MAIL ON SUNDAY 14th February, 2010

I'm so proud Dad stood up for himself, says Earl Spencer's daughter Kitty
By SHARON FEINSTEIN
In her first full interview, Earl Spencer’s daughter Kitty
remembers her father’s notorious speech, the divorce battle
-- and the crash that nearly killed the Spencer family


Kitty Spencer, Princess Diana's niece, has grown up in South Africa and is refreshingly down-to-earth and unspoilt
Ever since the untimely death of Princess Diana, the House of Windsor has, by common agreement, been a little short on glamour. Now all that is about to change. Lady Kitty Spencer, the 19-year-old niece of the late Princess of Wales, may describe herself as ‘only Royal by marriage’ – but she has the blonde cover-girl looks that made her aunt one of the most photographed women in history.
Kitty, of course, has been brought up in South Africa, where her father Earl Spencer took his young family to escape the unforgiving glare of public attention.

And although her parents – her mother is the former model Victoria Lockwood – divorced when she was still a child, she has been carefully shielded. Last year, though, Kitty turned 18 and the shields came down. She marked her coming of age by posing for the cover of Tatler – the society magazine that previously named her as Britain’s most eligible young woman – and by taking part in the impossibly glamorous Crillon debutantes’ ball in Paris.
Her ballgown was by Bruce Oldfield, appropriately one of Diana’s favourite designers. Her diamonds, according to Vanity Fair, were ‘to die for’.

Now she has been named the most stylish woman in her adopted homeland by the South African Style Awards. And to celebrate, Kitty has given her first newspaper interview exclusively to The Mail on Sunday, in which she talks of her mixed feelings about being considered a member of the Royal family; why she, the oldest child of Earl Spencer, will never be mistress of the Althorp estate; and how she – and her father – were nearly killed on a chartered plane that caught fire en route to Mozambique four years ago. It is to her immense credit that Kitty is currently in the middle of her second year of university in Cape Town, studying psychology, politics and English literature. She has not, perhaps, had the easiest of upbringings. Although the oldest of four children – her twin sisters Eliza and Amelia will be 18 in July, her brother Louis is 15 – their parents’ marriage was fiery and short-lived.


Support: Kitty with her father when he was going through his second divorce last year
Her aunt Princess Diana died when she was just six years old and her parents divorced a few months later amid allegations of adultery and betrayal on Earl Spencer’s part.
Both parents have since had children by second partners. Both are now divorced for a second time.
Kitty could be grand, aloof, aristocratic and expensively coutured. Instead she is refreshingly normal. ‘I do enjoy shopping, fashion and getting dressed up, but at the moment, I’m hard at work studying, so I spend a lot of time in jeans and a T-shirt,’ she says.

‘Of course, people sometimes ask about Diana, but I don’t really want to be compared to anyone. I hope that I have my own individual style that is down to me, rather than anyone else.
'Besides, I’ve grown up in South Africa, which has a completely different sense of style to anything in England or Europe.’

Kitty is also at pains to point out that she hasn’t been given a huge clothing budget or access to designer labels. ‘I’ve always loved fashion and you could say that I have an impressive wardrobe.’ she adds.
‘But it’s not filled with expensive clothes, it’s just filled with quirky things and cool pieces I’ve found at markets or sales. Otherwise, all my clothes are from Topshop or H&M.’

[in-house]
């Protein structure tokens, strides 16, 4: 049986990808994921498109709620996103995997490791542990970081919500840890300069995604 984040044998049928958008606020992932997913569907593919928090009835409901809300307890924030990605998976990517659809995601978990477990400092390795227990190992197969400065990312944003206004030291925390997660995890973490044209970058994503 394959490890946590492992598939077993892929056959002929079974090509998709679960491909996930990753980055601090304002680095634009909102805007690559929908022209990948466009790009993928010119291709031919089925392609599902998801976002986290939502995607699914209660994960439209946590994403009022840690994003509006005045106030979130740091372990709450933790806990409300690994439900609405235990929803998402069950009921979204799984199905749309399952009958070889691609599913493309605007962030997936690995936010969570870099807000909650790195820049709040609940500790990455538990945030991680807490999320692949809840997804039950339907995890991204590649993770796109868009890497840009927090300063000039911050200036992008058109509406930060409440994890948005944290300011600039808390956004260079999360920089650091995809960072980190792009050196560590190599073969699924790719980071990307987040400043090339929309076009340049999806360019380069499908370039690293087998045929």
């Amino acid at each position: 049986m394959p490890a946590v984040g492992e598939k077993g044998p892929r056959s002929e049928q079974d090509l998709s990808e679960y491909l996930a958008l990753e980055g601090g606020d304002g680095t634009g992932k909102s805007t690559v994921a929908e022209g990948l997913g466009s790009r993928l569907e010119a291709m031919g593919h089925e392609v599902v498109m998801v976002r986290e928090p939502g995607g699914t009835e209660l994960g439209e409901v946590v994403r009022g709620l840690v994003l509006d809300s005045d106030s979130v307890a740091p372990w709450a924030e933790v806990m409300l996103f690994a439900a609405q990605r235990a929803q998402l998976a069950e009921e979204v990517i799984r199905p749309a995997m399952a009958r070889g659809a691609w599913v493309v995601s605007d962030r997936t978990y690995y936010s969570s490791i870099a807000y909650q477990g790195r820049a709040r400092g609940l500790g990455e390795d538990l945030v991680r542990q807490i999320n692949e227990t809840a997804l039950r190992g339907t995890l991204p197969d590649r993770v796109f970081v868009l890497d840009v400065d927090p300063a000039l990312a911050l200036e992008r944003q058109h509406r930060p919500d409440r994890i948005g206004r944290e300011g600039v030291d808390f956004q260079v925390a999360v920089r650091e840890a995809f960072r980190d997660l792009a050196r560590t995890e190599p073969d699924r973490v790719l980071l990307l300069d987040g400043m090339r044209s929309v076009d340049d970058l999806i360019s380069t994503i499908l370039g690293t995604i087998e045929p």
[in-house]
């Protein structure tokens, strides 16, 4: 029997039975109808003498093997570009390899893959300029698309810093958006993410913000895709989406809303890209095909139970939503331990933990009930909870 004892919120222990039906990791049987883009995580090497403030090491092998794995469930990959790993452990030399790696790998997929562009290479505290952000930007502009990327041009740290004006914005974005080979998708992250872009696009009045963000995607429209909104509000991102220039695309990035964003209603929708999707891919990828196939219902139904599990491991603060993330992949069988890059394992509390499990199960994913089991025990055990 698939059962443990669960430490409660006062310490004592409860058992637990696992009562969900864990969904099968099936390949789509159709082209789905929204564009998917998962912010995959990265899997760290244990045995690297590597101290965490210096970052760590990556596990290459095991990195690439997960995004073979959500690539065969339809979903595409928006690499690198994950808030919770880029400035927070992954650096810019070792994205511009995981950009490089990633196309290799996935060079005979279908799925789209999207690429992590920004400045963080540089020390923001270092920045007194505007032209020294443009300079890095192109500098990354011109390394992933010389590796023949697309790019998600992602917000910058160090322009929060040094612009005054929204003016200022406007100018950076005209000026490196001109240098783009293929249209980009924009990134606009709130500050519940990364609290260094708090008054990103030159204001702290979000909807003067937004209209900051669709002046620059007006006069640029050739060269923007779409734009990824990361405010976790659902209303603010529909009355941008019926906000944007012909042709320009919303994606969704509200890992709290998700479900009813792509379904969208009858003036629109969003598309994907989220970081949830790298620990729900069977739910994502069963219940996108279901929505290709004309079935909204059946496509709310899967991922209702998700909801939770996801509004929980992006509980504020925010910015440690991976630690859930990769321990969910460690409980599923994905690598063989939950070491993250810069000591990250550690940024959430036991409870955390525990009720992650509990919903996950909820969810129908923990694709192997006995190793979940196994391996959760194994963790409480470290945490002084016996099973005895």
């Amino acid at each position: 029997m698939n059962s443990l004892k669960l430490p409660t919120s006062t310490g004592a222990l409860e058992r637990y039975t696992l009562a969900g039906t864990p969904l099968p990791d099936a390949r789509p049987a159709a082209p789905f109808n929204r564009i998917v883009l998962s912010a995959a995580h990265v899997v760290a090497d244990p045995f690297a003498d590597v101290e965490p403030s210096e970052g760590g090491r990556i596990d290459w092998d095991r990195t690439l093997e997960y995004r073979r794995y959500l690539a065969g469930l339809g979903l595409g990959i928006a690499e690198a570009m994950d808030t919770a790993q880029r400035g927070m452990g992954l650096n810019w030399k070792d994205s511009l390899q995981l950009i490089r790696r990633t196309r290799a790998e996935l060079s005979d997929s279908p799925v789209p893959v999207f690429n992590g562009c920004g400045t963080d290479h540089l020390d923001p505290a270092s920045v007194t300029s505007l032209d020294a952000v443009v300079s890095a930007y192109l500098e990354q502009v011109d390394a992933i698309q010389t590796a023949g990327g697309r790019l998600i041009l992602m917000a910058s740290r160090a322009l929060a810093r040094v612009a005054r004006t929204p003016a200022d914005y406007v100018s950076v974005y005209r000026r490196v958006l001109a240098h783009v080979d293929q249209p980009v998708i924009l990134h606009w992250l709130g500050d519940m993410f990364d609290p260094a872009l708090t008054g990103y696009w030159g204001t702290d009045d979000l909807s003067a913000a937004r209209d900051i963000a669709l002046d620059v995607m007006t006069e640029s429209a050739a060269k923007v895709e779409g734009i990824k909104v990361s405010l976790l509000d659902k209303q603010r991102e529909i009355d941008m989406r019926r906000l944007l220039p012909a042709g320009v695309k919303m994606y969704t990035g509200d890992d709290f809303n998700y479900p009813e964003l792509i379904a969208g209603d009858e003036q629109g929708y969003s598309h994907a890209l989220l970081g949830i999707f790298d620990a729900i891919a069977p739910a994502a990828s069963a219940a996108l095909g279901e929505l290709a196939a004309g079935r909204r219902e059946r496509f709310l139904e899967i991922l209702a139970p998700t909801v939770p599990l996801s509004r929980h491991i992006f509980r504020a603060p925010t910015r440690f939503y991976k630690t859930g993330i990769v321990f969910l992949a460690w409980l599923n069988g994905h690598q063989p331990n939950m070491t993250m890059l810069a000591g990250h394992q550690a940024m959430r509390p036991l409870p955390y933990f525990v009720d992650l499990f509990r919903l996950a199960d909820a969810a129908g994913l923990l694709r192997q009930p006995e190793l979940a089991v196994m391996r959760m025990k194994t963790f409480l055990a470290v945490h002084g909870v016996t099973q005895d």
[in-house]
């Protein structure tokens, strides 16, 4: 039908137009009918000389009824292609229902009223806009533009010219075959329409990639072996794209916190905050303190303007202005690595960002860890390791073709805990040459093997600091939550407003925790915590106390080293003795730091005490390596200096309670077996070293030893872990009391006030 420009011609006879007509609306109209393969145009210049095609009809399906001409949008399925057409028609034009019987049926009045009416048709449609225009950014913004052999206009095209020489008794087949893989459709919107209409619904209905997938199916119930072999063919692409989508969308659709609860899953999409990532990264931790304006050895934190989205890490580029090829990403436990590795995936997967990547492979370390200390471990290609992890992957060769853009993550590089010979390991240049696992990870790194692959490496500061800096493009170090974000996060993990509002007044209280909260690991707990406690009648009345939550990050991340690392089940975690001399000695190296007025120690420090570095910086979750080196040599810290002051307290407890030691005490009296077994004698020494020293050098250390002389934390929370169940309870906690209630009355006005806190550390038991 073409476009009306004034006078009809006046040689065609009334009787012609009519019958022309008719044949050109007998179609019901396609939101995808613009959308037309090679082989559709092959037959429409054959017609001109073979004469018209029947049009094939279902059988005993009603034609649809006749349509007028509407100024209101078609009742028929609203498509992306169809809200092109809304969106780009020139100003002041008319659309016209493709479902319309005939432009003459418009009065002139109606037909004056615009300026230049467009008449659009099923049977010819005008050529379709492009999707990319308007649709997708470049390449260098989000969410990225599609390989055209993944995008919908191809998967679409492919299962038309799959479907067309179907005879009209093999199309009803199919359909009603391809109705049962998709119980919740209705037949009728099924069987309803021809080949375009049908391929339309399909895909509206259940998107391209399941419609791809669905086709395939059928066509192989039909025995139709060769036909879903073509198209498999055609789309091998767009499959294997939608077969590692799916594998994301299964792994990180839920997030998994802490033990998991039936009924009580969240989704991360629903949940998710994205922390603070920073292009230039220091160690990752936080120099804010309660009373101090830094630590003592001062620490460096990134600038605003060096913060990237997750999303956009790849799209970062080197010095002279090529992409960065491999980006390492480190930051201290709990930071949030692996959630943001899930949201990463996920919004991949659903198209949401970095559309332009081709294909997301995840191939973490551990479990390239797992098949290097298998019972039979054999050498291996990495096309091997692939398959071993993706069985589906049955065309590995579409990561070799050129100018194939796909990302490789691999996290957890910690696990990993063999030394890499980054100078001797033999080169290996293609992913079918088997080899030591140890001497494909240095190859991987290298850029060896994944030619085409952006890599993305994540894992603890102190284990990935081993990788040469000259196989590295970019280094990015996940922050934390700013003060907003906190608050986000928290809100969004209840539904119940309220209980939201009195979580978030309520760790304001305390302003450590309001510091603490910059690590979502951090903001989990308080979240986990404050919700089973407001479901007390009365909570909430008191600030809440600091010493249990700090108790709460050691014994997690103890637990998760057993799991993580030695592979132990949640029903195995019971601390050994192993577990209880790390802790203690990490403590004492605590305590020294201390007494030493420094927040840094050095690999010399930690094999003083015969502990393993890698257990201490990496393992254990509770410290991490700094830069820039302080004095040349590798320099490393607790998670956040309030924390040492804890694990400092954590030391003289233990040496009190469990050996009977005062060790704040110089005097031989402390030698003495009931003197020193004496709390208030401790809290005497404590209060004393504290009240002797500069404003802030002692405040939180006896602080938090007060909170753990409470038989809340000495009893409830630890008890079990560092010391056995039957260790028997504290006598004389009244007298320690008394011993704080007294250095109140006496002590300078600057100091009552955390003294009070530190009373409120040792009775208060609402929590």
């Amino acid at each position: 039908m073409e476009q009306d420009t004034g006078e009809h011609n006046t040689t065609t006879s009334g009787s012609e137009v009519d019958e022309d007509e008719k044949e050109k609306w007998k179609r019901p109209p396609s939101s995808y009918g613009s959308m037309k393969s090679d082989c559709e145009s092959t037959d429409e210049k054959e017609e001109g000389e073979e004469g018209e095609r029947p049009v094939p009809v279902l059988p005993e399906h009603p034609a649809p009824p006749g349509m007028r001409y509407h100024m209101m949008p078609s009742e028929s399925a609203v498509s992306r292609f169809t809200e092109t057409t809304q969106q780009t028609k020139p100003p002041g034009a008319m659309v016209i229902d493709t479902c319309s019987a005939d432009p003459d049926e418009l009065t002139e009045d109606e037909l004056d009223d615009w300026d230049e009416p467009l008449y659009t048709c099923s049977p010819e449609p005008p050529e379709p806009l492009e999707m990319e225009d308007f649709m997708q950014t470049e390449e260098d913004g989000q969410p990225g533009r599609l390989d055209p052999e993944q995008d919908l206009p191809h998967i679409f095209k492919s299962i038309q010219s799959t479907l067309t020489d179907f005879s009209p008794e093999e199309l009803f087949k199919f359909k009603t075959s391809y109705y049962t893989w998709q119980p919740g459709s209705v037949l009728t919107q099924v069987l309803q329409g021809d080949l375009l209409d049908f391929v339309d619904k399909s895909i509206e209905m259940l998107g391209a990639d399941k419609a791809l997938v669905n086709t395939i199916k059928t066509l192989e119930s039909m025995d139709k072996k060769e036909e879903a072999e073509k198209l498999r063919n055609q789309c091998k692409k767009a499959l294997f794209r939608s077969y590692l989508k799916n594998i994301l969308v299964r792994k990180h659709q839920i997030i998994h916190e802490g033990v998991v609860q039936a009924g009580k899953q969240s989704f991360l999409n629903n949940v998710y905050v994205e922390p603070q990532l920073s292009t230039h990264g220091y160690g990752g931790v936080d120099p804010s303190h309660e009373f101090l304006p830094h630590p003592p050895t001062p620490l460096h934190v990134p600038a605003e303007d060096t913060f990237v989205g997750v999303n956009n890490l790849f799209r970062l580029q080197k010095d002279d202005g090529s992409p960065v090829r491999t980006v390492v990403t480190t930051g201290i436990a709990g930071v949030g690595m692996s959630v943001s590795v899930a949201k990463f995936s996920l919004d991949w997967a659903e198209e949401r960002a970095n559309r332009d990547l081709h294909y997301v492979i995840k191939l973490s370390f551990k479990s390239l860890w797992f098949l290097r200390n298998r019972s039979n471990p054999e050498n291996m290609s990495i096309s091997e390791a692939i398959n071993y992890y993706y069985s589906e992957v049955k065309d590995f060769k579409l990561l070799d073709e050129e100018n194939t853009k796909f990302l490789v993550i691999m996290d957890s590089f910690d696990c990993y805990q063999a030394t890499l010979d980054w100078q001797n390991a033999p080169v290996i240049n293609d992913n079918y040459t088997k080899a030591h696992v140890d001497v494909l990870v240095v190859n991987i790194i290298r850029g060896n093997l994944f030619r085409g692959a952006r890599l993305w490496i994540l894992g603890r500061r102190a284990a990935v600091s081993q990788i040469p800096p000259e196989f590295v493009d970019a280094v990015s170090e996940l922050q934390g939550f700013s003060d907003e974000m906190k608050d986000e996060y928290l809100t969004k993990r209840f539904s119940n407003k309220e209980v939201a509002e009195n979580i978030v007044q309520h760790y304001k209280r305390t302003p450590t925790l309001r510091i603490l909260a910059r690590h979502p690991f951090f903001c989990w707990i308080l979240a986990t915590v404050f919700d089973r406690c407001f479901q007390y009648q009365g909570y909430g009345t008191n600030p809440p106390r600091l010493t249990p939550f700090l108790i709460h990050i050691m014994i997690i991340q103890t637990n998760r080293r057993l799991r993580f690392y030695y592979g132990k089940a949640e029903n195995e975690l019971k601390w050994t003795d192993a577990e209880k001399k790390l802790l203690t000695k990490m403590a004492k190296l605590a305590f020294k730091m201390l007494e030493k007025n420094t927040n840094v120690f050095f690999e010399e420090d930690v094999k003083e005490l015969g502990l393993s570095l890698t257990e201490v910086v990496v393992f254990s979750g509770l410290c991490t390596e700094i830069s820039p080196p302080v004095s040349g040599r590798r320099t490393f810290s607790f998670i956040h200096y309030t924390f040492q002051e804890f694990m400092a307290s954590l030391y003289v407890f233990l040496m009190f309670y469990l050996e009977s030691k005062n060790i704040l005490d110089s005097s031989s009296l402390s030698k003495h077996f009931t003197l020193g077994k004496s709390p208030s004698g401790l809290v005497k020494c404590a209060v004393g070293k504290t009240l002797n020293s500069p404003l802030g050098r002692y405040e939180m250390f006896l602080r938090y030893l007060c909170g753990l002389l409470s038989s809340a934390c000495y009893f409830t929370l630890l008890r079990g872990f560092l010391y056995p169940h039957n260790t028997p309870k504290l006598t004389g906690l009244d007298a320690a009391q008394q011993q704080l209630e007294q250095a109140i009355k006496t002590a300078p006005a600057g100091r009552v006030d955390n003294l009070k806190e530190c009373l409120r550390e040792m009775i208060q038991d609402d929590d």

For all the criticism of Earl Spencer, now 45 – and he has been roundly vilified for the way he treats the women in his life – he appears to be a devoted father to his six children, and his oldest daughter clearly adores him.
‘My father is strict about the money he gives us,’ Kitty says. ‘It’s all worked out so we can buy petrol, pay for our car insurance, books, accommodation and that sort of thing. I’ve also got a set amount of spending money and if I go over, then that’s it.
‘He says it’s good for us to learn the value of money when we’re young. I think that’s a good thing. I don’t want to be a brat, I don’t want my children to be brats. Sometimes I think people are surprised that I and my brothers and sisters are not how they expect us to be.
‘They’re pleasantly surprised that we’re not spoilt and that’s because of the way my dad has brought us up. He has taught me a lot: good manners, to be polite, how to stand up for myself and to do what I think is right.’
It must be pointed out, of course, that Earl Spencer has spent the majority of Kitty’s life in England while she has grown up in South Africa.
But she insists he’s been a hands-on father, as befits a man who famously set such a strong moral tone during his moving eulogy to his sister at Princess Diana’s funeral.
‘He’s always back and forth between England and South Africa,’ says Kitty. ‘He spent the last month or so here, he’s back in England now and he’s coming back down next week – so it’s never really been an issue for us. It’s always felt like he’s only a phone call away.’

And she admits she is proud of her father for that stirring speech at Westminster Abbey in 1997. She says: ‘I’m proud of anyone who says what they think and stands up for what they believe in – anyone in the world who does that is admirable.’

Kitty insists she never feels any pressure about being related to the Royal Family when she returns to Britain: ‘I just go home and see my family and it’s all very relaxed. I suppose because I’ve grown up with my mum in Cape Town, I don’t feel part of that.’


Kitty with her father Earl Spencer, Princess Diana and her grandmother Frances Shand Kydd

She, does, however, see her first cousins William and Harry although, as yet, has not met either Kate Middleton or Chelsy Davy. ‘I don’t feel like it’s my place to talk about them,’ she adds.
‘I’m not really part of the Royal Family – that’s their family. I’m not actually married into the family. I feel very disconnected. It’s impossible not to if you’ve been brought up in Cape Town.
‘I’ve been here since I was five, I’ve gone to school barefoot and I’m at university here. I’ve had the most relaxed life – and I’m very grateful for that.